2 thoughts on “Evidence-based medicine no more?

  1. Evidence-based medicine or Vive Le Communisme.
    Polemic Notes
    Vladimir Zaitsev

    Introduction
    Many theories, recommendations and stipulations are useful and sound at their core – take, for example, added value and its distribution – up until the point they become an ideology.

    In 1980, David Sackett, Brian Haynes, Gordon Guyatt and Peter Tugwell, then-young researchers at the McMaster University in Canada specializing in mathematical statistics and probability theory, came up with the RCT principles, laying the groundwork for evidence-based medicine (ЕВМ). In Russia, it is more commonly known as evidentiary medicine (EM). Statistical data processing as such was nothing new for medicine, but these Canadian mathematicians designed a specific pattern for this kind of statistical research.
    RCTs are conducted in accordance with several basic principles. First and foremost, it’s randomization. Secondly, the controlled trials should ideally be “blind” or even “double-blind” and “triple-blind” so as to prevent researchers’ bias from influencing the outcome.
    As for randomization (random allocation of patients taking part in the study), in statistics it’s used in case there are unknown or unaccounted for variables or factors that could affect the result, not just the obvious parameters such as the type of disease and its severity, other medical conditions, age and gender. And what comes to the fore here is one of the fundamental laws of probability theory – the law of large numbers. It is frequently invoked by mathematicians who criticize EBM [6]: with small numbers, randomization is pointless.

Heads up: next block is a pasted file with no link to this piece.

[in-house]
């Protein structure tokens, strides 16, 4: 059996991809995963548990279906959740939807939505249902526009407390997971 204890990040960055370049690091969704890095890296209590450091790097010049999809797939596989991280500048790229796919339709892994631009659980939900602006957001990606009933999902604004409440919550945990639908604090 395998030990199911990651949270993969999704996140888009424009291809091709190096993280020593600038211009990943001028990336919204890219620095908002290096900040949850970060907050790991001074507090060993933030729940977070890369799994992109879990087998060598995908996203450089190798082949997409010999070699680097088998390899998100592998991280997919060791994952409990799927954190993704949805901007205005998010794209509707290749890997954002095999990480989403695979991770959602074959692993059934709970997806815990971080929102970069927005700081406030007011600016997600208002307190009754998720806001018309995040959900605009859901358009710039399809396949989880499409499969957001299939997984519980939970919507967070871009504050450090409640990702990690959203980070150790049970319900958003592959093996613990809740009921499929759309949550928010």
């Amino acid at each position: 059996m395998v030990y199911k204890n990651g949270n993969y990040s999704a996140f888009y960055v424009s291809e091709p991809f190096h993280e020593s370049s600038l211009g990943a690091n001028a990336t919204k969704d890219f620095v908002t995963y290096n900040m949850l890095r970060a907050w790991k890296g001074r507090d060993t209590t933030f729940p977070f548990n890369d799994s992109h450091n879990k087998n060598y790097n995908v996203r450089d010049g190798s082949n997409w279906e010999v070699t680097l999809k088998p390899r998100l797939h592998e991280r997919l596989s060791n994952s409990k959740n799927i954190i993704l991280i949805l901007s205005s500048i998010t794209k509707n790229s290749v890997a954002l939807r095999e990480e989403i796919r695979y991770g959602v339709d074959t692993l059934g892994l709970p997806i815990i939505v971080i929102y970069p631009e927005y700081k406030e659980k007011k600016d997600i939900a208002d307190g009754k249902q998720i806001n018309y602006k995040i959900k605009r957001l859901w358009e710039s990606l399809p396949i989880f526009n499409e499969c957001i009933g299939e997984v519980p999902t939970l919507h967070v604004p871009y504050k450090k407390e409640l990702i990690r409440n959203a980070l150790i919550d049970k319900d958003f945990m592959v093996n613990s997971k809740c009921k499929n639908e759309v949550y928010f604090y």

Yet in Europe many researchers, use randomization even with relatively small data samples, since a number of medical journals are reluctant to publish articles without this magic word.
    Statistical data processing as such is a necessary and useful tool applied in almost every scientific field out there.
    But only in medicine have such studies of average probability turned into dogmatic proof of anything and everything.
    It is not EBM that is harmful as such, but this approach that allows its principles not just to dominate the minds of passionate EM disciples, but to usurp them. And in real life, pathophysiological criteria are increasingly driven out by probabilistic approaches.